Introduction: Why Governing power?

Over the years, as organizers, we have seen the vast space between the campaigns that we wage every day and the larger dreams that our people dream. And as we continue to experiment with different approaches to our political fights that get us closer to bridging that gap, we have learned first-hand what many of you already know—we can’t win all of what our people need by securing small changes within this oppressive system as it is structured. The only way that we change this system is if we, as a movement, can take control and win what we call “governing power.”  

Why governing power? Because we recognize that if we want to move beyond our role as protesters, and into the role of decision-makers who can meet the needs of our communities, we will need to win and control the power of government. This means both controlling the government as it is and creating new systems and structures of governance. It is a long-term project to get to this level of power. Even though the current power structure has some significant weaknesses, the conditions do not yet exist for a rupture that would wipe racial capitalism clean away and replace it with a more humane system. The only way we win the ability to realize our dreams is if we take on the daunting work of defining something better and organizing the scale of popular power needed to make it happen. This process, of both gaining control over and transforming the government, will need to happen piece by piece, with steps backwards and leaps forward over the course of years, until we make our way to governing power.

The good news is that more organizers today are thinking farther into the future about what we want to achieve and how we are going to achieve it. We have discovered that the path toward more power, and more lasting kinds of power, requires us to vastly expand the scale of our work, to build deep alliances, to engage in electoral politics and to integrate narrative into all that we do. It also requires us to reorient our organizing toward our dreams, and to honestly assess the power we have and the power we are up against. Only then can we develop a “governing power strategy” that gets us from the difficult realities of today to our visions for a more democratic and equitable future.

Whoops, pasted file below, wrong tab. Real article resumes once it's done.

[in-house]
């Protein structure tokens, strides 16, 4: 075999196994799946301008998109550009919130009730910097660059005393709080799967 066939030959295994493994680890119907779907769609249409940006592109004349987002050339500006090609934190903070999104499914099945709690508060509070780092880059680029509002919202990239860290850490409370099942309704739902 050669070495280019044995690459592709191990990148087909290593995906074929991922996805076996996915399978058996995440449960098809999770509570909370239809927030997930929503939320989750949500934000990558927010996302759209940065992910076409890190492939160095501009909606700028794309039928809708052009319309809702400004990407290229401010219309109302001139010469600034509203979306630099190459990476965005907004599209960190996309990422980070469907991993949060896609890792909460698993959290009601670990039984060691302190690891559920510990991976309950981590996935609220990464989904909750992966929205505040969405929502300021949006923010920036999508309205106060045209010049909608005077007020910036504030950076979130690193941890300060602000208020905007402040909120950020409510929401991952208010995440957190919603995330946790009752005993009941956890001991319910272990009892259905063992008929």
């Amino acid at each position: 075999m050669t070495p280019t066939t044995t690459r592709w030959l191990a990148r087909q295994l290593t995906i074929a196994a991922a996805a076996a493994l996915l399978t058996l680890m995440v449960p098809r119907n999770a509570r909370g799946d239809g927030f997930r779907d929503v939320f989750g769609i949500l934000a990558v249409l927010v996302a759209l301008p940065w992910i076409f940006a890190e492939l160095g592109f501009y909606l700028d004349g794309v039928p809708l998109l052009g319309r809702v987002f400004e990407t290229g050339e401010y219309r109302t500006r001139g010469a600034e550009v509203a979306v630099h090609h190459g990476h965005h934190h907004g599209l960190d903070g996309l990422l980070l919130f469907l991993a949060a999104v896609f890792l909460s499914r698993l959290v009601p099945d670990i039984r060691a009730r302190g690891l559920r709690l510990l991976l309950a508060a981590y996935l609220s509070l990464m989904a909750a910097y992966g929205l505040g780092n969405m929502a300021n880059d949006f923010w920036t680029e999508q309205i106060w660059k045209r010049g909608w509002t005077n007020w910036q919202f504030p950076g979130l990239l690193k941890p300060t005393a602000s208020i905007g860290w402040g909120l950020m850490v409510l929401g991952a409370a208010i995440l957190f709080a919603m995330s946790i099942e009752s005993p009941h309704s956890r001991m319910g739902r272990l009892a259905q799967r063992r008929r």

This paper is divided into four sections. First, it offers a definition of governing power. Perhaps not surprisingly, it does not describe governing power as a static destination, but rather as the North star of power that we are working toward. Second, this paper lays out governing power strategy: the process of organizing to build governing power over time, including an exploration of the 5 big shifts we need to make, as organizers, in our current approaches to our political fights to engage that strategy effectively. Third, this paper offers an in-depth case study that describes the work that Minnesota’s organizers undertook in the early 2010s to build toward governing power. Fourth, this paper offers an appendix of case studies related to the arenas of governing power and governing power strategy.